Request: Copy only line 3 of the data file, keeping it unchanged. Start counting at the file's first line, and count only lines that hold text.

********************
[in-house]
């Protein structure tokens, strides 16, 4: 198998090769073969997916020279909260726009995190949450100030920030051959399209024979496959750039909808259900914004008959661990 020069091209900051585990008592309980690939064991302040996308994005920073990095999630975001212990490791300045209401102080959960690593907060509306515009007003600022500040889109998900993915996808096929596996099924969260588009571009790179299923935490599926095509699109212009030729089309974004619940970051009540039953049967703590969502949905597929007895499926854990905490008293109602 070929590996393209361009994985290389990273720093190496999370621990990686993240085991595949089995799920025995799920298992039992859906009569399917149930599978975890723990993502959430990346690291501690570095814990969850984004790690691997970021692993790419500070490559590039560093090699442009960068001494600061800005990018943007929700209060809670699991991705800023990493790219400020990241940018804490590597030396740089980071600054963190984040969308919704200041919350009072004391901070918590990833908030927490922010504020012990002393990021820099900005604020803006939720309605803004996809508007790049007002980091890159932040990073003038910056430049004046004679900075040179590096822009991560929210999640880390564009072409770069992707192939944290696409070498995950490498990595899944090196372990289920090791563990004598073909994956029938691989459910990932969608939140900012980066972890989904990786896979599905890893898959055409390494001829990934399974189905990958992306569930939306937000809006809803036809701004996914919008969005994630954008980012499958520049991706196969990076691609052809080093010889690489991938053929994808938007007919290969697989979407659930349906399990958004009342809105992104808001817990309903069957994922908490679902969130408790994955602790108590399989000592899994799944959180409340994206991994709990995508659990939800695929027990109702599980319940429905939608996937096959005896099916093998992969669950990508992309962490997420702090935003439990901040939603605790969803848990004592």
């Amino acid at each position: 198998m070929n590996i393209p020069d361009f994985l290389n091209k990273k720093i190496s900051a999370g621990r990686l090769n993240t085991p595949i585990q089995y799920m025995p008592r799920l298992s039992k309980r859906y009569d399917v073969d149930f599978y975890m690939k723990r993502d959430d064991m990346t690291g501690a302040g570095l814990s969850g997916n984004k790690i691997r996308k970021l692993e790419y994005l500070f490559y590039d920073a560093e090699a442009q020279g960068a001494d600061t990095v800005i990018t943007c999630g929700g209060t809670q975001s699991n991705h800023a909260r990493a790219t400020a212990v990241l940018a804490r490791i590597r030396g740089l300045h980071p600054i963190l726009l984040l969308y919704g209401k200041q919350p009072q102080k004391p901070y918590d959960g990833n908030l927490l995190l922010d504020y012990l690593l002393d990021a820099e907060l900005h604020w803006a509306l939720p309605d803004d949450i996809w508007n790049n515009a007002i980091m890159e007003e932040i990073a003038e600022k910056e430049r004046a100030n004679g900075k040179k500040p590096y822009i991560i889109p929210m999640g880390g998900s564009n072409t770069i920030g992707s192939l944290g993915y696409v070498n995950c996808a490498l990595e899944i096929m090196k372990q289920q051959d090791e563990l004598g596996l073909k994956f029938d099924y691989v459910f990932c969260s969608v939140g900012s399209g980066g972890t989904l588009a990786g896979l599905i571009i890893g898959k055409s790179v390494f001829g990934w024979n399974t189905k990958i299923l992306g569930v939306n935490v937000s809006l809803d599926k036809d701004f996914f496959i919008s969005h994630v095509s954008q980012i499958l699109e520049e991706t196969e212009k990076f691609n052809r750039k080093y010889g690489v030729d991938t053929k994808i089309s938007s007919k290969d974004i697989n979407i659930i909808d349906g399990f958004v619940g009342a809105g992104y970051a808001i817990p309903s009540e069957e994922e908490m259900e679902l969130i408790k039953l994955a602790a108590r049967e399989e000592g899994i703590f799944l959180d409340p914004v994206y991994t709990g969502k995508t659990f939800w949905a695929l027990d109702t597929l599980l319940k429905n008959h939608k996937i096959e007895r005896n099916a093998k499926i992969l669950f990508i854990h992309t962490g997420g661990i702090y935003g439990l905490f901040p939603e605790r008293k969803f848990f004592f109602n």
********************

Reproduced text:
């Amino acid at each position: 198998m070929n590996i393209p020069d361009f994985l290389n091209k990273k720093i190496s900051a999370g621990r990686l090769n993240t085991p595949i585990q089995y799920m025995p008592r799920l298992s039992k309980r859906y009569d399917v073969d149930f599978y975890m690939k723990r993502d959430d064991m990346t690291g501690a302040g570095l814990s969850g997916n984004k790690i691997r996308k970021l692993e790419y994005l500070f490559y590039d920073a560093e090699a442009q020279g960068a001494d600061t990095v800005i990018t943007c999630g929700g209060t809670q975001s699991n991705h800023a909260r990493a790219t400020a212990v990241l940018a804490r490791i590597r030396g740089l300045h980071p600054i963190l726009l984040l969308y919704g209401k200041q919350p009072q102080k004391p901070y918590d959960g990833n908030l927490l995190l922010d504020y012990l690593l002393d990021a820099e907060l900005h604020w803006a509306l939720p309605d803004d949450i996809w508007n790049n515009a007002i980091m890159e007003e932040i990073a003038e600022k910056e430049r004046a100030n004679g900075k040179k500040p590096y822009i991560i889109p929210m999640g880390g998900s564009n072409t770069i920030g992707s192939l944290g993915y696409v070498n995950c996808a490498l990595e899944i096929m090196k372990q289920q051959d090791e563990l004598g596996l073909k994956f029938d099924y691989v459910f990932c969260s969608v939140g900012s399209g980066g972890t989904l588009a990786g896979l599905i571009i890893g898959k055409s790179v390494f001829g990934w024979n399974t189905k990958i299923l992306g569930v939306n935490v937000s809006l809803d599926k036809d701004f996914f496959i919008s969005h994630v095509s954008q980012i499958l699109e520049e991706t196969e212009k990076f691609n052809r750039k080093y010889g690489v030729d991938t053929k994808i089309s938007s007919k290969d974004i697989n979407i659930i909808d349906g399990f958004v619940g009342a809105g992104y970051a808001i817990p309903s009540e069957e994922e908490m259900e679902l969130i408790k039953l994955a602790a108590r049967e399989e000592g899994i703590f799944l959180d409340p914004v994206y991994t709990g969502k995508t659990f939800w949905a695929l027990d109702t597929l599980l319940k429905n008959h939608k996937i096959e007895r005896n099916a093998k499926i992969l669950f990508i854990h992309t962490g997420g661990i702090y935003g439990l905490f901040p939603e605790r008293k969803f848990f004592f109602n």